Po parih pranjih so itak vse majice zanič.
(After a few washings all the t-shirts are naturally useless.)

Si res pripravljen? Itak.
(Are you really ready? Of course / Duh.)

Kar ostani še malo, vlak si itak zamudil.
(Just stay for a while, you missed the train anyway.)

Ne bom je predstavljal, saj jo itak poznate.
(I will not introduce her, because you already know her.)


tako in tako – as it is
seveda – of course

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Translation: fight, battle, combat [noun, m]


Padel je v boju za svobodo.
(He died (lit. fell) in the fight for freedom.)

Boj je najprej potekal na kopnem, kasneje tudi na morju.
(The combat was first fought on land, later also at sea.)

Družbene spremembe so nastale kot rezultat boja delavcev.
(Social changes happened as a result of the worker’s fight.)

Boj za pravice živali.
(A fight for animal rights.)


boj na nož
(fight to death – lit. fight on knife)

boj z mlini na veter
(fighting an imagined danger – lit. fight with windmills)

boj za stolček
(fighting for position – lit. fight for a little chair)


svoboda – freedom
pravica – right, privilege
vojna – war
bojevati se – to fight


France Prešeren, the most famous Slovenian poet, wrote the following verse in his epic poem Krst pri Savici:

al komej vrata so odprte, vname
se strašni boj, ne boj, mesarsko klanje:
Valjhun tam s celo jih močjo objame.

The excerpt ne boj, mesarsko klanje (not a battle – a carnage!) has become a very standard expression, especially in sports, to describe a heated and passionate match between teams or players.

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Translation: pub, bar, kavarna [noun, m]

The noun lokal typically means a place where you would go for a cup of coffee (also known as kavarna) or a drink (pub). On the other hand, the adjective lokalen does mean exactly what you imagine: local.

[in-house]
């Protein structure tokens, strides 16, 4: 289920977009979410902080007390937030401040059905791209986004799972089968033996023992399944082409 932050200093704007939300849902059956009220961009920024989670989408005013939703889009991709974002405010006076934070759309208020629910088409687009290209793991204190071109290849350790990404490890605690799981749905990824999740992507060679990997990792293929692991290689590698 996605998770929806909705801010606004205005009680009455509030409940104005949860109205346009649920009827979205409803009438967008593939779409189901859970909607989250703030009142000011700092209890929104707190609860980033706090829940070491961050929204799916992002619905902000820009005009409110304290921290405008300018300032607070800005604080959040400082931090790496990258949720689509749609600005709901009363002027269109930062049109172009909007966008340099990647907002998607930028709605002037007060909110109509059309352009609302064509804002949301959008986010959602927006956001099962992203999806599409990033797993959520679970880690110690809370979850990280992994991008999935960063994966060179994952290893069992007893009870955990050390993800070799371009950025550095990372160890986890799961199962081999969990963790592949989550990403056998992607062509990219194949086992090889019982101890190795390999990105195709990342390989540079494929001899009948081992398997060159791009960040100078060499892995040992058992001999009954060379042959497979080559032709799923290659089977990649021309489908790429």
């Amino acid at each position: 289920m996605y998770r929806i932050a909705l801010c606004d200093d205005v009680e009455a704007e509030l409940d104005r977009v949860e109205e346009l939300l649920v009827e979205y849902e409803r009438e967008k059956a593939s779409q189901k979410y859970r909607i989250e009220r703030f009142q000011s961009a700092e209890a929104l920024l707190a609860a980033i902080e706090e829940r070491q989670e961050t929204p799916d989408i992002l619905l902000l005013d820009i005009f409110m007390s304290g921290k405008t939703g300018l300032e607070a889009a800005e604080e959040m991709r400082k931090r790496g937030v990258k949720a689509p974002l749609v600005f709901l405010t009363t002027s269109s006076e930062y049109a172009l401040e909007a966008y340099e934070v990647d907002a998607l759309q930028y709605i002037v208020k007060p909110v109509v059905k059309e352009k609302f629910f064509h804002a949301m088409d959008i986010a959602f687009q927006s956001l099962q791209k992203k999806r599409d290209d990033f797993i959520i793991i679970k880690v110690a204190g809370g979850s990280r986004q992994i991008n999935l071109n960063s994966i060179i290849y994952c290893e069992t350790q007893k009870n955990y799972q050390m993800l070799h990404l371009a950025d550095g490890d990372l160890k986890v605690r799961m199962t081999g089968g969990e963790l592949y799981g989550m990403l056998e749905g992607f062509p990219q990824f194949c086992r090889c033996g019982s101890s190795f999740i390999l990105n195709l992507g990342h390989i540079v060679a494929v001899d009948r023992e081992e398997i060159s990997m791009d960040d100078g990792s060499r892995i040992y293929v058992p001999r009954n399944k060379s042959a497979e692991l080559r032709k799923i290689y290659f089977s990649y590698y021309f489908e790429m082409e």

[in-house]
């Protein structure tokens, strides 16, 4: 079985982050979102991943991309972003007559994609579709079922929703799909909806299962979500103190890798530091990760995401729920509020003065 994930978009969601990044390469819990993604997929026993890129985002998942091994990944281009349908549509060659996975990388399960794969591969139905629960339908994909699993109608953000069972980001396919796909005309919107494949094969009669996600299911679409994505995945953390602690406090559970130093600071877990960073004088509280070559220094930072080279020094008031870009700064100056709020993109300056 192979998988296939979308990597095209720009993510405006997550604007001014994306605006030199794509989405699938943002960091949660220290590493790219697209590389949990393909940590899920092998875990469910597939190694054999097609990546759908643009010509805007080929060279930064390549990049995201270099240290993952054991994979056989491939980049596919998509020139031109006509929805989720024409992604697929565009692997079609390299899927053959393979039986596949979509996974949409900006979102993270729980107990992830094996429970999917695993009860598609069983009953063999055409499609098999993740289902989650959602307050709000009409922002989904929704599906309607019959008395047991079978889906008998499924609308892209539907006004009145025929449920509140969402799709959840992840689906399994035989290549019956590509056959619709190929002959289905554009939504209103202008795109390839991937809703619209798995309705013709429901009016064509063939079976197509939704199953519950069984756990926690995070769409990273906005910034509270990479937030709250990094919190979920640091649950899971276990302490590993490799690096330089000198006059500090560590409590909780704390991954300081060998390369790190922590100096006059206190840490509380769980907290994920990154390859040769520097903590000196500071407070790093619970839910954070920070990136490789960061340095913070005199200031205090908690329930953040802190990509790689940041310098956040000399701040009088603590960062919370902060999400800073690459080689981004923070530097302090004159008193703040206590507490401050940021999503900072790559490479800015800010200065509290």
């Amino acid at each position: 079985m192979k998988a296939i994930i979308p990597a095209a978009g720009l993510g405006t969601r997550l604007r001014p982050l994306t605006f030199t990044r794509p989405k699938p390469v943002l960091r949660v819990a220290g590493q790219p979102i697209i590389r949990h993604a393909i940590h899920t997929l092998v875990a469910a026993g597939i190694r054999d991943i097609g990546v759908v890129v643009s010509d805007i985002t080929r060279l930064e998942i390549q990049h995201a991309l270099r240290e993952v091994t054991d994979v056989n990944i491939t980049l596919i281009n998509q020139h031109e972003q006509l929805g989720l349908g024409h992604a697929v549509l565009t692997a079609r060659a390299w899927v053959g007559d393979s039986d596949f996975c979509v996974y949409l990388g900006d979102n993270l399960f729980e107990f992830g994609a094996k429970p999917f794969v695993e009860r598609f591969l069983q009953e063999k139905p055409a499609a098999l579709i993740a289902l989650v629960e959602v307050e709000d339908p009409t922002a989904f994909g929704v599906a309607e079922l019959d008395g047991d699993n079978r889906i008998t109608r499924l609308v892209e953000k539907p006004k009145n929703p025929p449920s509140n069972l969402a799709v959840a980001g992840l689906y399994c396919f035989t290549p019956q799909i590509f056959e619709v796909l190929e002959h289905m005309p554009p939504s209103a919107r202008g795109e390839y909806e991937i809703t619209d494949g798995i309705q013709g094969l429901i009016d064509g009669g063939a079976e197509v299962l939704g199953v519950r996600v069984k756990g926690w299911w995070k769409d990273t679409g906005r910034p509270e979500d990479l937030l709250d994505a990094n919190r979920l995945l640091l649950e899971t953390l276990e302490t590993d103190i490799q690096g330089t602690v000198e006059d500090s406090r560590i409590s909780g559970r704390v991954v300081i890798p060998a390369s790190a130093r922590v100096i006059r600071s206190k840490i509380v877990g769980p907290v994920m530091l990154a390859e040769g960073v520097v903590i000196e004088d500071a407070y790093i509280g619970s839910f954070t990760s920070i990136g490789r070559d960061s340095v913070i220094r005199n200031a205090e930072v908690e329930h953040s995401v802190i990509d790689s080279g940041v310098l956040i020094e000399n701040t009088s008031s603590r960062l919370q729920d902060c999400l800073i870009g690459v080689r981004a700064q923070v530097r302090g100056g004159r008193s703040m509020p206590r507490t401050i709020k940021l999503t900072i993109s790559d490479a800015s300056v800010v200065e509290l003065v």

V nedeljo je lokal zaprt.
(The pub is closed on Sunday.)

Psom vstop v lokal prepovedan!
(Entrance to the bar forbidden for dogs.)

V sosednji hiši je gostinski lokal.
(There is a tavern / bar in the house next door.)

Lokal je stal v prijetni senci dreves.
(The bar stood in a pleasant shade of trees.)

Gremo na pivo? – Ja, poiščimo lokal.
(Shall we go for a beer? – Yes, let’s find a pub.)


kavarna – coffee (and tea and cake) place
čajnica – tea (and coffee and cake) place
gostilna – inn
restavracija – restaurant

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Translation: Christmas


Vesel božič in srečno novo leto!
(Merry Christmas and a Happy New Year)

Božič je predvsem družinski praznik.
(Christmas is mainly a family holiday.)

Kaj boš počel za božič? – Šel bom na božični koncert. Moj najljubši zbor bo pel božične pesmi.
(What are you going to do for Christmas? – I will attend a Chrismas concert. My favourite choir is going to sing Christmas songs.)


novoletna jelka – christmass tree (lit. new year’s fir tree)
cerkveni praznik – religious holiday

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Translation: bear [noun, m]

Bears are a recurring theme in Slovenia. The increasing population of brown bears is causing ocassional conflicts between the animals and humans-and heated debates between the farmers and hunters (the kill-many camp) and the environmentalists (the kill-none camp).


Medved je nevarna zver.
(Bear is a dangerous beast.)

Medvedek Pu ima rad med.
(Winnie-the-Pooh likes honey.)

Populacija rjavega medveda raste iz leta v leto.
(The brown bear population is growing each year.)


zaščiten kot medved
(protected, untouchable – lit. protected like a bear; the saying comes from the fact that the bear population in Slovenia enjoys protection from hunting.)

Direktorja so želeli odstaviti, a ga niso mogli–bil je zaščiten kot medved!
(They wanted to depose the manager, but couldn’t-he was well protected.)

tristo kosmatih medvedov
(lit. three hundred hairy bears; this is a famous Slovenian curse. It is more funny than serious. You can also omit “medvedov“.)


zver – beast
zaščititi – to protect
kosmat – hairy
volk – wolf

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Translation: winter [noun, f]


Zima prihaja!
(Winter is coming!)

Pozimi je mraz, poleti pa vroče.
(It is cold in winter, and hot in summer.)

Letošnja zima je precej mila.
(This year’s winter is quite mild.)


poletje – summer
jesen – autumn
pomlad – spring
sneg – snow
led – ice


A popular children’s song about winter goes like this:

Zima, zima bela
vrh gore sedela,
pa tako je pela:
da bo Mirka vzela.
Ker on nič ne dela,
ker on nič ne naredi,
čakaj, čakaj Mirko ti!


Winter, white winter
sat on a mountain’s top,
singing like this:
that she will Mirko take.
Because he does not work at all,
because he does not do a thing,
just wait, you wait Mirko!


Listen to the pronunciation of Slovenian words and phrases.